Introduction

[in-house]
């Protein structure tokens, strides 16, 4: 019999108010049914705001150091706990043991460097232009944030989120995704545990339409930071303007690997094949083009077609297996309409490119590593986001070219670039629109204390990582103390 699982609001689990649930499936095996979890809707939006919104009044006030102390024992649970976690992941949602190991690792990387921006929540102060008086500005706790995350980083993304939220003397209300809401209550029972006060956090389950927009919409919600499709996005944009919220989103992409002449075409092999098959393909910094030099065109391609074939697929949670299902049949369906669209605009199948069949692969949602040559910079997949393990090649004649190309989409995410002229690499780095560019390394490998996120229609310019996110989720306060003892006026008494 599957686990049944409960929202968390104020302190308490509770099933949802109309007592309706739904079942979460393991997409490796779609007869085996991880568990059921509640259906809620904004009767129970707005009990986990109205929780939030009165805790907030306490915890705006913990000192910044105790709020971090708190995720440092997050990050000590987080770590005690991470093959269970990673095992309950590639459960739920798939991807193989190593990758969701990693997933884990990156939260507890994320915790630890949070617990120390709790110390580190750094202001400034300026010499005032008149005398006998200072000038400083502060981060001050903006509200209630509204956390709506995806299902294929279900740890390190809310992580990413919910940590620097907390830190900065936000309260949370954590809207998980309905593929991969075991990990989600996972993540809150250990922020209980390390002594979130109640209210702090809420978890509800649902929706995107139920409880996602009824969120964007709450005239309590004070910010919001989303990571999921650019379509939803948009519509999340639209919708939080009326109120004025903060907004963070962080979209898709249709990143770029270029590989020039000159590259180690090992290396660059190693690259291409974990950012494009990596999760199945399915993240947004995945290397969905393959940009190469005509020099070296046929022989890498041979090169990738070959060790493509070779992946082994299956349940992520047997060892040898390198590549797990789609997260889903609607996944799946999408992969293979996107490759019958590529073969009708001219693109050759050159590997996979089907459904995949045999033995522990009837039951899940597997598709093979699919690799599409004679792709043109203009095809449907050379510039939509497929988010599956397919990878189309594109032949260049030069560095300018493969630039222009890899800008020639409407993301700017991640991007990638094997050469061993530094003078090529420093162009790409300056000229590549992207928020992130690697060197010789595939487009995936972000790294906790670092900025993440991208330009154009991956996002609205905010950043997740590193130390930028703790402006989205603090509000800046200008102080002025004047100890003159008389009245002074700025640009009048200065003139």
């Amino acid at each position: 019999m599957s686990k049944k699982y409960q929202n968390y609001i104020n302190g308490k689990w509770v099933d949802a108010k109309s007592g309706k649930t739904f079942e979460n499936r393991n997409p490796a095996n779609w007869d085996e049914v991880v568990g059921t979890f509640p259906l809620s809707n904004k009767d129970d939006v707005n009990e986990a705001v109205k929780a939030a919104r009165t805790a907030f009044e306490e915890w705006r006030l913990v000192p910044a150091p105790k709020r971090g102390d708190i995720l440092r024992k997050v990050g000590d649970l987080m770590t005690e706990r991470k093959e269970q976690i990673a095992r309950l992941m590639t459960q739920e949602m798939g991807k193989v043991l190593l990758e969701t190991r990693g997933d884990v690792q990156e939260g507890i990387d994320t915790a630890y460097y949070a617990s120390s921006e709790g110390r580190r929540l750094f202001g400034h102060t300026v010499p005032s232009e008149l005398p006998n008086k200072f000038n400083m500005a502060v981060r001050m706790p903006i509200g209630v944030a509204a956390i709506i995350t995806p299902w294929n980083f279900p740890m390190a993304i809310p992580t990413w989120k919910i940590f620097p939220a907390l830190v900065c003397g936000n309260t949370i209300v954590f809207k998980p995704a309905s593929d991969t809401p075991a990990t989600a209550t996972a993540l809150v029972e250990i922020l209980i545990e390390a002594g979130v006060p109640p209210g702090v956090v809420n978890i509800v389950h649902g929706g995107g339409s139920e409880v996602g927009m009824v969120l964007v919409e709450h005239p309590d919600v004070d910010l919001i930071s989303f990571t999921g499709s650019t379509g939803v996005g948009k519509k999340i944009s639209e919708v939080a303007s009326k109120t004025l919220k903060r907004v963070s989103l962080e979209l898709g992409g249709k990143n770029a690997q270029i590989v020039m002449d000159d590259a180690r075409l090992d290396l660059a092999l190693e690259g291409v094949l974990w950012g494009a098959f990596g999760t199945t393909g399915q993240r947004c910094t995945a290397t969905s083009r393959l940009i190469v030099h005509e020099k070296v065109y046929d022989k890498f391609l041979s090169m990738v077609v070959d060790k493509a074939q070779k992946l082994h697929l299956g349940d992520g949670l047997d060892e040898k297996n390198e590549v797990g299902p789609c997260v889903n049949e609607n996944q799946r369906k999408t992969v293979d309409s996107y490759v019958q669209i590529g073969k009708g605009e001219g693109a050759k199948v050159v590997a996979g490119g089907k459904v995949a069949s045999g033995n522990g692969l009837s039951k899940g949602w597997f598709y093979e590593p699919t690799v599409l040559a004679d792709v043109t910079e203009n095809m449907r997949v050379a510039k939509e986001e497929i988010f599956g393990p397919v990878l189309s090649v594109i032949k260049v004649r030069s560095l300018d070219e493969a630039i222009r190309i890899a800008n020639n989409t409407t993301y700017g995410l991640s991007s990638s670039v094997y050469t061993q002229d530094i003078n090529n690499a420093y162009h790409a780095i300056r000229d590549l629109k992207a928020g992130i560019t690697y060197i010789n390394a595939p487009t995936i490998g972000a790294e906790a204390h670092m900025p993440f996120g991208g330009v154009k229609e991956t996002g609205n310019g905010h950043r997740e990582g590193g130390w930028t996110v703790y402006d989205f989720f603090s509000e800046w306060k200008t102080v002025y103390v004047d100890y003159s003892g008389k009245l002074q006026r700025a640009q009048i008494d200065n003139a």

Plant glycoproteins have a characteristic and diverse set of N-glycans within their structures, which are attached via asparagine (N) at specific consensus sequences N-X-(S/T), with the X symbolizing any amino acid except proline (Frank et al., 2021). The pathway for the initial glycan processing and synthesis of core N-glycans in the endoplasmic reticulum (ER) is evolutionally conserved in all eukaryotes and is essential for cell viability as part of the protein folding machinery (Nagashima et al., 2018). Maturation of N-glycans occurs in the Golgi apparatus, and this stage of glycan synthesis is unique for a specific eukaryotic kingdom. For example, plants synthesize complex N-glycans with unique motifs, namely β1,2-xylose (Xyl), core α 1,3-fucose (Fuc), and Lewis a-epitope (β1,3-galactose (Gal) and α1,4-Fuc linked to terminal N-acetylglucosamine, GlcNAc) not found in mammalian and other species. In contrast, mammalian epitopes are often sialylated and may contain bisecting β-1,4-GlcNAc structures, core α1,6-linked Fuc residues, or N-acetyllactosamines (LacNAc) (Nagashima et al., 2018). The late stage of plant N-glycan maturation is also unique to the action of β-N-acetylhexosaminidases that remove the two-terminal GlcNAc residues at the non-reducing ends of N-glycans, which create paucimannose N-glycans. These truncated N-glycan structures constitute the majority of glycans present on vacuolar glycoproteins and occur in a smaller amount on extracellular plant glycoproteins (Liebminger et al., 2011).